Ellis Unit

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O.B. Ellis Unit
EllisUnitTX.jpg
Location 1697 FM 980
Huntsville, Texas 77343
Coordinates 30°53′06″N 95°27′20″W / 30.8850000°N 095.4554167°W / 30.8850000; -095.4554167
Status Operational
Security class G1-G5, Administrative Segregation, Outside Trusty
Capacity Unit: 2,073 Trusty Camp: 409
Opened July 1965
Former name Ellis I Unit
Managed by TDCJ Correctional Institutions Division
Warden Richard Morris
County Walker County
Country USA
Website www.tdcj.state.tx.us/unit_directory../e.html

O. B. Ellis Unit (E1, previously Ellis I Unit[1]) is a Texas Department of Criminal Justice prison located in unincorporated Walker County, Texas, 12 miles (19 km) north of Huntsville. The unit, with about 11,427 acres (4,624 ha) of space, now houses up to 2,400 male prisoners.[2] Ellis is situated in a wooded area shared with the Estelle Unit, which is located 3 miles (4.8 km) away from Ellis.[3]

History[edit]

A topographic map of the Ellis Unit, July 1, 1983 - U.S. Geological Survey

The unit opened in July 1965.[2] It was named after Oscar B. Ellis, a former prison director of Texas.[4] George Beto designed the unit himself, making it to be the strictest prison in the system, and Jim Estelle, the following prison director, continued the course of action Beto established.[5]

From 1965 to 1999 the unit housed the male death row.[6] Michael Berryhill, an author, said "You had the toughest convicts, and the general philosophy was you needed the toughest warden. Wallace Pack was assigned to keep the lid on Ellis. The inmates in the prison were restless. There were work stoppages and strikes, and with Judge Justice's opinion, there was an air of expectancy that the brutality and terrible conditions would end."[5]

In April 1981, Eroy Brown, a prisoner who had been convicted of armed robbery and burglary, drowned Wallace Pack, the warden, and shot Billy Moore, the unit's farm manager, during a struggle for Pack's gun. Brown said that they were planning to kill him since he was going to expose a prison theft scheme. Thirty-five of thirty-six jurors voted in Brown's favor.[5]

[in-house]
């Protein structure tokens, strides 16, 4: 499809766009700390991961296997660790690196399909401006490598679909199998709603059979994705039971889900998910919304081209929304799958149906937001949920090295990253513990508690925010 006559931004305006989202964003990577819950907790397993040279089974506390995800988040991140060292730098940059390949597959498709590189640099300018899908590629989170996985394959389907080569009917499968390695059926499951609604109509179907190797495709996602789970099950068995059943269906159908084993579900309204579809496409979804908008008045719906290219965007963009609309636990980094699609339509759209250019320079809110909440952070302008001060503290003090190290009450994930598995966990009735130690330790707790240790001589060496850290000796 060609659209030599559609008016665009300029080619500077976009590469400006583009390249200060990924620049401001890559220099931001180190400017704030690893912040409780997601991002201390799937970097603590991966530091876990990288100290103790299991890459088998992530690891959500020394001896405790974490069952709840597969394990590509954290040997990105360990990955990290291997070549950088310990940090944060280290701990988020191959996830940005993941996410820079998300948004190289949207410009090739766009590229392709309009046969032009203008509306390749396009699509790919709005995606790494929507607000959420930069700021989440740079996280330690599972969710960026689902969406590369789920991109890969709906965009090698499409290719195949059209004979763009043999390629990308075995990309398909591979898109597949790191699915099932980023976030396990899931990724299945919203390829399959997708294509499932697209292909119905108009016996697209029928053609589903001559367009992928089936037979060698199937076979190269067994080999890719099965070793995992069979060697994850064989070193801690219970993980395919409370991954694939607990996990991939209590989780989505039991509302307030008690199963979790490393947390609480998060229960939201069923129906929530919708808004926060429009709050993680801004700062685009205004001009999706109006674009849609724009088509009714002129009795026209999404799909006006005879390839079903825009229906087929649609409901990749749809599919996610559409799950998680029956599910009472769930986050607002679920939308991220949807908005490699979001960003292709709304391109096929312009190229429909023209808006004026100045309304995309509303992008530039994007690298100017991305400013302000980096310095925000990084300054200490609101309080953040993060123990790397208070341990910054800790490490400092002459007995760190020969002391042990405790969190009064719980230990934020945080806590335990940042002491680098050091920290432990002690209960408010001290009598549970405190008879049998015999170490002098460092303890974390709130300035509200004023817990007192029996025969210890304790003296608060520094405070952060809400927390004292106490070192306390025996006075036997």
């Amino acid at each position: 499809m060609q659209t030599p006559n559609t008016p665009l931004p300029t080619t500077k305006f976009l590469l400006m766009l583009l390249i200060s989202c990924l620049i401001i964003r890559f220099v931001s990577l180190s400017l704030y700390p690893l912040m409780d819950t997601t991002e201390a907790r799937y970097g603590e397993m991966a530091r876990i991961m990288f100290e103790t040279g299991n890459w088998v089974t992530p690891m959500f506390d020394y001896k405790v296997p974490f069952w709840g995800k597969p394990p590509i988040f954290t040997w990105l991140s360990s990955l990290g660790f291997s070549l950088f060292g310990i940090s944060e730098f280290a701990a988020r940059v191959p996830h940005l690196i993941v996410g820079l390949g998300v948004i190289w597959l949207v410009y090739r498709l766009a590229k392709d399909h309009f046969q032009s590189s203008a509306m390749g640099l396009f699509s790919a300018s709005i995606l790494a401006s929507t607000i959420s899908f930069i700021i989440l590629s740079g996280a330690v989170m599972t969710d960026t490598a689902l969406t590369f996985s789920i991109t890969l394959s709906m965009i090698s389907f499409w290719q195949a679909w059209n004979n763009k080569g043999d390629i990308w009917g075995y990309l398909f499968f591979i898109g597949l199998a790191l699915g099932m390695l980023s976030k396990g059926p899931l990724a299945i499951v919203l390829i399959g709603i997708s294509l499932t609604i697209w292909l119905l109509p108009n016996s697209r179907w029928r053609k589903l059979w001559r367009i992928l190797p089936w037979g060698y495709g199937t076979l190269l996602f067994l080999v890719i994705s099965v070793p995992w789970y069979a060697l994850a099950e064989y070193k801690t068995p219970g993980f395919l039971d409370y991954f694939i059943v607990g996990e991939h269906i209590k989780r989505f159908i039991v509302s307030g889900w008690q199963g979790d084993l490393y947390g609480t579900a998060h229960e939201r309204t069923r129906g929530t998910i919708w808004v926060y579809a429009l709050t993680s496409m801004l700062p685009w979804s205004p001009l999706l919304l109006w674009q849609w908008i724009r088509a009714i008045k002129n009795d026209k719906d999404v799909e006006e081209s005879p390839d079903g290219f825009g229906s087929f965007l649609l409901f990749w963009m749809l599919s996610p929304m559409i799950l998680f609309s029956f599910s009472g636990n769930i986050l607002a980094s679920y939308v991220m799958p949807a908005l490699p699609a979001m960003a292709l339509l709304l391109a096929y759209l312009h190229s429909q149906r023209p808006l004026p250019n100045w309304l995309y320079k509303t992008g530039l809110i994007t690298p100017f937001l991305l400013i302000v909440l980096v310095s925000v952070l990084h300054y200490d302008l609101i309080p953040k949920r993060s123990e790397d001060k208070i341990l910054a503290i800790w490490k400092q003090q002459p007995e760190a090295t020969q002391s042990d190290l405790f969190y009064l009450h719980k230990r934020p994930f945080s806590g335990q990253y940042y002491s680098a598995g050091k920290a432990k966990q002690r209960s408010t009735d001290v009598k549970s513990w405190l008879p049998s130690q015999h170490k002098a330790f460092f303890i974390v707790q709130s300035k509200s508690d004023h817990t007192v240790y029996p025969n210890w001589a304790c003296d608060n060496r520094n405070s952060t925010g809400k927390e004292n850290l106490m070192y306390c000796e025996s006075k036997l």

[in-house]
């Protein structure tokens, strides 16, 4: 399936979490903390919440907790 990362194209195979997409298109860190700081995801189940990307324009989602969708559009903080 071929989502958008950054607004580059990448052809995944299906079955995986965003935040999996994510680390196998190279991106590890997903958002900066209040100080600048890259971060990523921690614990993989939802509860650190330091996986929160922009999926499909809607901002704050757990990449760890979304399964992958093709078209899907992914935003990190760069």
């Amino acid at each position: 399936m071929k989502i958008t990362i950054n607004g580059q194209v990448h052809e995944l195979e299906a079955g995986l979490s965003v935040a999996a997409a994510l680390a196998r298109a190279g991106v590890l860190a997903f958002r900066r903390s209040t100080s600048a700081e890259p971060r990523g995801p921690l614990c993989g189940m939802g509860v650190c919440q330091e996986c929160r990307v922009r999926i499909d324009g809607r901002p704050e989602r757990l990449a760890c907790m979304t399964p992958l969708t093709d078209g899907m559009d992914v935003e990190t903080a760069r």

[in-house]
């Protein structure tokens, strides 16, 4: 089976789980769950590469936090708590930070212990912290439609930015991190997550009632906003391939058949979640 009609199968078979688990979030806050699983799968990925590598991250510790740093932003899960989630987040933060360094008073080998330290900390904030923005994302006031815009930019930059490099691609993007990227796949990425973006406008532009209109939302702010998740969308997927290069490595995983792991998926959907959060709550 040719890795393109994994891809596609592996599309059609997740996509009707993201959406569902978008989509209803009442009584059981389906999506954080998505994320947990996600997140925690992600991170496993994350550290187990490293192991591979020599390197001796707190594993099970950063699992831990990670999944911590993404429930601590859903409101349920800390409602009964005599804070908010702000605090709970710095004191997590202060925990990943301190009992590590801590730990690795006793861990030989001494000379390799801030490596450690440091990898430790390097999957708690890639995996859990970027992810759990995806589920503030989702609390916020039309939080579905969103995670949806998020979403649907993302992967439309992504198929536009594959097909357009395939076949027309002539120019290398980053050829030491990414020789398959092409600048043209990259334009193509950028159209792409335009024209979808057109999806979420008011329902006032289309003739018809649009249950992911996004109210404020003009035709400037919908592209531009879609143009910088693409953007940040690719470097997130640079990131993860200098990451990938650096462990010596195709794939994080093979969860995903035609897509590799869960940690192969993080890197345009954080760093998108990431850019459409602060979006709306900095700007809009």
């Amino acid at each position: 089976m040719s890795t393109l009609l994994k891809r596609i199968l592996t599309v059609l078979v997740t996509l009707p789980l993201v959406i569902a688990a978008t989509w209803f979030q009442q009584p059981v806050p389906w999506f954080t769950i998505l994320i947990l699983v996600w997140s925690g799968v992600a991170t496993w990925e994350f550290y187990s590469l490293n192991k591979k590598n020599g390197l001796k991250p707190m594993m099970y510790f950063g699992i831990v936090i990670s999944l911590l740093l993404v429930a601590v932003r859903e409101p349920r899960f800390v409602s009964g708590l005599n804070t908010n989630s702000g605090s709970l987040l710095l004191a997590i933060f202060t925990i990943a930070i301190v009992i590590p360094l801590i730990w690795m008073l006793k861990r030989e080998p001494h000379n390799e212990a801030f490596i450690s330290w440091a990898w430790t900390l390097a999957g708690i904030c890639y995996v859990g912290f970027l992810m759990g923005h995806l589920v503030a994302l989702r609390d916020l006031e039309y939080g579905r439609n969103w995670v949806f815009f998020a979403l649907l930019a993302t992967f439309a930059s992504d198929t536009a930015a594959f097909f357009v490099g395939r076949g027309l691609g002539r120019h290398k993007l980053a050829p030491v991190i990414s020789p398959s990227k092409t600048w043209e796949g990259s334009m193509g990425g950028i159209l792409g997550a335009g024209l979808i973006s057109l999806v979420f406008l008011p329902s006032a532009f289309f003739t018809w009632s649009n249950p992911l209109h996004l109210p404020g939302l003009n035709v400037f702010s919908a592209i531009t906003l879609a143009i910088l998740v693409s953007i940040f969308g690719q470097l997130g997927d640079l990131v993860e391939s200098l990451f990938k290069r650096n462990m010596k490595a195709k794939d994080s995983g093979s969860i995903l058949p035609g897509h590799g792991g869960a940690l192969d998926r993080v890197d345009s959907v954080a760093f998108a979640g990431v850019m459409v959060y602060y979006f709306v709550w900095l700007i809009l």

After a prisoner named Rodney Hulin fatally injured himself at the Clemens Unit, he was transferred to the Hospital Galveston Unit and then the Ellis Unit. Hulin died in the Ellis Unit in 1997.[7]

In November 1998,[8] six condemned men were absent from their cells for several hours and then coordinated an escape attempt.[9] One of the men, Martin Gurule (TDCJ# 999063[10]),[8] successfully escaped and was later found dead in a location near the prison grounds.[11] TDCJ officials said that he drowned on the day of his escape.[12] According to the TDCJ, the prison escape attempt had hastened the agency's decision to move death row inmates to a new location.[11] Six months after the escape attempt, the TDCJ decided to move the death row.[9] In 1999 the male death row was relocated to the Polunsky Unit (originally known as the Terrell Unit) in West Livingston, Texas.[6][13] The death row transfer, which began in March 1999 and took ten months, was the largest transfer of condemned prisoners in history and was performed under heavy security.[8]

In 2011 the Ellis Unit furniture and wood plant was moved to the Lewis Unit.[14]

Death row[edit]

Aerial photograph of the Ellis and Estelle units, March 8, 1989, U.S. Geological Survey

When the unit housed the male death row, condemned inmates worked in a garment factory, played basketball, assisted each other with legal work, and worshiped together. The prison guards allowed other offenders to gather and say goodbye to a death row inmate on the night before his execution. According to death row offender Jonathan Bruce Reed (Texas Department of Criminal Justice Death Row #642,[15] now TDCJ#1743674 due to a reduction of the sentence to life imprisonment on November 3, 2011[16]), the attitude of the death row was "We can afford you some sort of reasonable life—within security confines" and that death row inmates "lived as humans." Reed said that condemned inmates sometimes violated the rules by smoking, getting tattoos, making wine, and engaging in sexual intercourse with other inmates and officers. Privileges decreased as years passed.[17]

Steve Earle recorded "Ellis Unit One" for the 1995 film Dead Man Walking. The songs lyrics focus on the effect of the death penalty on the guards that carry it out. Earle has been a vocal critic against the death penalty.[18][19]

Notable prisoners[edit]

Death row:

References[edit]